lists.openwall.net   lists  /  announce  owl-users  owl-dev  john-users  john-dev  passwdqc-users  yescrypt  popa3d-users  /  oss-security  kernel-hardening  musl  sabotage  tlsify  passwords  /  crypt-dev  xvendor  /  Bugtraq  Full-Disclosure  linux-kernel  linux-netdev  linux-ext4  PHC 
Open Source and information security mailing list archives
 
Hash Suite: Windows password security audit tool. GUI, reports in PDF.
[<prev] [next>] [<thread-prev] [day] [month] [year] [list]
Date:   Tue, 7 Aug 2018 12:33:02 -0400
From:   "Theodore Y. Ts'o" <tytso@....edu>
To:     Josef Bacik <josef@...icpanda.com>
Cc:     linux-ext4@...r.kernel.org, kernel-team@...com
Subject: Re: [BUG] fstests generic/388 is failing with fsck errors

On Tue, Aug 07, 2018 at 09:57:45AM -0400, Josef Bacik wrote:
> Hello,
> 
> Our automated test infrastructure has been throwing errors while running
> generic/388 on upstream kernels for a little bit.  We run the same tests on our
> internal kernels and it doesn't fail on any of our variations, the most recent
> of which is 4.16 based, so it's relatively new.  I reproduced locally to make
> sure it wasn't a fluke, and it took 3 runs but I hit it as well.

It's been around as long as we added shutdown FS_IOC_SHUTDOWN support.
You might not have noticed it because it's a race which very much
depends speed of the device.  generic/388 will run in a loop (N
times), fstress and then force a shutdown, and then run fsck.
Sometimes, the file system will be have a corruption.

It's on my todo list to fix, but the original use case was for scratch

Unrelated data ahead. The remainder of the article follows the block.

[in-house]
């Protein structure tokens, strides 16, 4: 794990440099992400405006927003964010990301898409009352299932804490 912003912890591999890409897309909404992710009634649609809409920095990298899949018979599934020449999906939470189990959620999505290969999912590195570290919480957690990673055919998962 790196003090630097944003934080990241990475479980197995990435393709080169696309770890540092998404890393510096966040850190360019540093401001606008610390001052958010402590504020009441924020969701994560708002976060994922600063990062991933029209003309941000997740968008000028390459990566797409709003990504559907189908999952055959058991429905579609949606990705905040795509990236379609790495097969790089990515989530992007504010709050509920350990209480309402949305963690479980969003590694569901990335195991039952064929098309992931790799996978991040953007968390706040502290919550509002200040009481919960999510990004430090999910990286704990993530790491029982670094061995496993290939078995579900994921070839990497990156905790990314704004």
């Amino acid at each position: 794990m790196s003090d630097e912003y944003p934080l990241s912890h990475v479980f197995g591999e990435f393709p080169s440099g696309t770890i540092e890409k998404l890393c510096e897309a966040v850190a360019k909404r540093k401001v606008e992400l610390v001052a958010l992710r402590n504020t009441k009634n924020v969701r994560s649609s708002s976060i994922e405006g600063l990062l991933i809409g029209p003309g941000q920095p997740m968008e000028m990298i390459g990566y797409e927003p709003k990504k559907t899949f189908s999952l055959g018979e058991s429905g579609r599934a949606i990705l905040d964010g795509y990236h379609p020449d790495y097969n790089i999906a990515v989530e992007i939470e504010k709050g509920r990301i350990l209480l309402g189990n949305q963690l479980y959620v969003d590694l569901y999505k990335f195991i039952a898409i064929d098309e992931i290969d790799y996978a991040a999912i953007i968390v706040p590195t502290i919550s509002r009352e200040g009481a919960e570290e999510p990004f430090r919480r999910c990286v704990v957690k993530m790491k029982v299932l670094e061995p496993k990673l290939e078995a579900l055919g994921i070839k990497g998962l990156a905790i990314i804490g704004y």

file systems that are mounted over remote block device like iSCSI, and
if for some reason the iSCSI server stops responding, we are using the
shutdown ioctl to take down the mount more quickly.  Since it's for a
scratch file system where the iSCSI device is ephemeral (and by the
time we shut it down, it's toast), the question of whether the file
system will be consistent afterwards really doesn't matter.

Also, the obvious fixes would destroy ext4's scalability, and I'm not
aware of anyone except for us at Google using the shutdown ioctl in
production (at least not for ext4, and I doubt it's commonly used for
most file systems), so it's been low priority for me to really set
aside time to tackle.

> I'm not sure where it got introduced, I'm running a bisect now to try and figure
> out where it happened but I wanted to let you know ASAP.  Thanks,

I just want to save you some time when I say --- don't bother.  The
failure was known when the shutdown code was first added, and I have
records of it failing go back to 4.10.  The race doesn't always
trigger, so your trying to bisect it will probably lead to a lot of
frustration.

Cheers,

						- Ted

Powered by blists - more mailing lists